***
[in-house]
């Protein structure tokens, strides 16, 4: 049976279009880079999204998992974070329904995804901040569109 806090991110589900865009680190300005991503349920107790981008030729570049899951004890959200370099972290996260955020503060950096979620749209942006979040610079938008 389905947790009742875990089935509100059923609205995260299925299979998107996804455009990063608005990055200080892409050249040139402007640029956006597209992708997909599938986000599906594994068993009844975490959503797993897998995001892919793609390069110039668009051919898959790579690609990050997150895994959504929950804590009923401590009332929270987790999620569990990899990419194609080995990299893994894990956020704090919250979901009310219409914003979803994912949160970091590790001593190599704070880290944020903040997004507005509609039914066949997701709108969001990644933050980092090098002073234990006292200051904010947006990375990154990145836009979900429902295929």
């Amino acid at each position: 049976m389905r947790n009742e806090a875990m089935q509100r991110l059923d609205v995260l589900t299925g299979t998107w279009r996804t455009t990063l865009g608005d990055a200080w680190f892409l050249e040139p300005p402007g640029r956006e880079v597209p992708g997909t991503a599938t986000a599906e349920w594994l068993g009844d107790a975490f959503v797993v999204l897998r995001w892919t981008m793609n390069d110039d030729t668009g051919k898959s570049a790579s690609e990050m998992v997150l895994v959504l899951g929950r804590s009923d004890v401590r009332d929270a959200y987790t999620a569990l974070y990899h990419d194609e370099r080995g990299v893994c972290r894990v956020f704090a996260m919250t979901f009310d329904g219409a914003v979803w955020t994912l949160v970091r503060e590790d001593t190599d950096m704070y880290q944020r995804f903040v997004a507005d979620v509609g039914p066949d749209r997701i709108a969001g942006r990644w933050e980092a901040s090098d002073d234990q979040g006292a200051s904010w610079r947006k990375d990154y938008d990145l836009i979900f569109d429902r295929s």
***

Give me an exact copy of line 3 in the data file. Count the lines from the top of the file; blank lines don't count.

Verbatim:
């Amino acid at each position: 049976m389905r947790n009742e806090a875990m089935q509100r991110l059923d609205v995260l589900t299925g299979t998107w279009r996804t455009t990063l865009g608005d990055a200080w680190f892409l050249e040139p300005p402007g640029r956006e880079v597209p992708g997909t991503a599938t986000a599906e349920w594994l068993g009844d107790a975490f959503v797993v999204l897998r995001w892919t981008m793609n390069d110039d030729t668009g051919k898959s570049a790579s690609e990050m998992v997150l895994v959504l899951g929950r804590s009923d004890v401590r009332d929270a959200y987790t999620a569990l974070y990899h990419d194609e370099r080995g990299v893994c972290r894990v956020f704090a996260m919250t979901f009310d329904g219409a914003v979803w955020t994912l949160v970091r503060e590790d001593t190599d950096m704070y880290q944020r995804f903040v997004a507005d979620v509609g039914p066949d749209r997701i709108a969001g942006r990644w933050e980092a901040s090098d002073d234990q979040g006292a200051s904010w610079r947006k990375d990154y938008d990145l836009i979900f569109d429902r295929s």